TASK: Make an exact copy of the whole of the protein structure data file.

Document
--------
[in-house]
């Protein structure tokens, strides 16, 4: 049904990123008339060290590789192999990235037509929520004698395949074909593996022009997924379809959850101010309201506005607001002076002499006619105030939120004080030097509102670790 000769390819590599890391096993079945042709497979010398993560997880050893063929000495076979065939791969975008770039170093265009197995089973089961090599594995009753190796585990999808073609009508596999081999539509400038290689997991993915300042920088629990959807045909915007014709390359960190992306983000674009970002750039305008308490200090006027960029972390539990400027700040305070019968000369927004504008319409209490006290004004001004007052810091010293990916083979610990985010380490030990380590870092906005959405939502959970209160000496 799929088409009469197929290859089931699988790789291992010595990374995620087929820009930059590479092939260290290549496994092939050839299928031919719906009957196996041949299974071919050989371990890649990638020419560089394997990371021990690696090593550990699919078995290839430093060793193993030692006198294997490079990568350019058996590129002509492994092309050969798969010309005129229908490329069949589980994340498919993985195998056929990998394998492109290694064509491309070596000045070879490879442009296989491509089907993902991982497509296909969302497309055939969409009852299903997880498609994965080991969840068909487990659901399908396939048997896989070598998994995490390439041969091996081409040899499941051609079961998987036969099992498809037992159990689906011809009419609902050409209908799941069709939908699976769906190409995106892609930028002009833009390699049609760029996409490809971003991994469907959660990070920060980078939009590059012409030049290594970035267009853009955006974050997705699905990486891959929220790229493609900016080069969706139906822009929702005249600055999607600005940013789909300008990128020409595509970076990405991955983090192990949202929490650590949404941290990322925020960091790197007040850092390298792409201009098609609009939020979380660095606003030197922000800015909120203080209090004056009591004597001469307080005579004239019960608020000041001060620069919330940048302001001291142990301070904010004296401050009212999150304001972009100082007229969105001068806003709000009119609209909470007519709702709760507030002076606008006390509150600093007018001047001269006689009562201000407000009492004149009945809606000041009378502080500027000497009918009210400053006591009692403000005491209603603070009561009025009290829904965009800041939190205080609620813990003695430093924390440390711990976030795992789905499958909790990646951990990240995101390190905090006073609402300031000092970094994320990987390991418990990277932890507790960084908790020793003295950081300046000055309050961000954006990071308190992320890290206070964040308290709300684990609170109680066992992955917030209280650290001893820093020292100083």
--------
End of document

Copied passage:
[in-house]
């Protein structure tokens, strides 16, 4: 049904990123008339060290590789192999990235037509929520004698395949074909593996022009997924379809959850101010309201506005607001002076002499006619105030939120004080030097509102670790 000769390819590599890391096993079945042709497979010398993560997880050893063929000495076979065939791969975008770039170093265009197995089973089961090599594995009753190796585990999808073609009508596999081999539509400038290689997991993915300042920088629990959807045909915007014709390359960190992306983000674009970002750039305008308490200090006027960029972390539990400027700040305070019968000369927004504008319409209490006290004004001004007052810091010293990916083979610990985010380490030990380590870092906005959405939502959970209160000496 799929088409009469197929290859089931699988790789291992010595990374995620087929820009930059590479092939260290290549496994092939050839299928031919719906009957196996041949299974071919050989371990890649990638020419560089394997990371021990690696090593550990699919078995290839430093060793193993030692006198294997490079990568350019058996590129002509492994092309050969798969010309005129229908490329069949589980994340498919993985195998056929990998394998492109290694064509491309070596000045070879490879442009296989491509089907993902991982497509296909969302497309055939969409009852299903997880498609994965080991969840068909487990659901399908396939048997896989070598998994995490390439041969091996081409040899499941051609079961998987036969099992498809037992159990689906011809009419609902050409209908799941069709939908699976769906190409995106892609930028002009833009390699049609760029996409490809971003991994469907959660990070920060980078939009590059012409030049290594970035267009853009955006974050997705699905990486891959929220790229493609900016080069969706139906822009929702005249600055999607600005940013789909300008990128020409595509970076990405991955983090192990949202929490650590949404941290990322925020960091790197007040850092390298792409201009098609609009939020979380660095606003030197922000800015909120203080209090004056009591004597001469307080005579004239019960608020000041001060620069919330940048302001001291142990301070904010004296401050009212999150304001972009100082007229969105001068806003709000009119609209909470007519709702709760507030002076606008006390509150600093007018001047001269006689009562201000407000009492004149009945809606000041009378502080500027000497009918009210400053006591009692403000005491209603603070009561009025009290829904965009800041939190205080609620813990003695430093924390440390711990976030795992789905499958909790990646951990990240995101390190905090006073609402300031000092970094994320990987390991418990990277932890507790960084908790020793003295950081300046000055309050961000954006990071308190992320890290206070964040308290709300684990609170109680066992992955917030209280650290001893820093020292100083």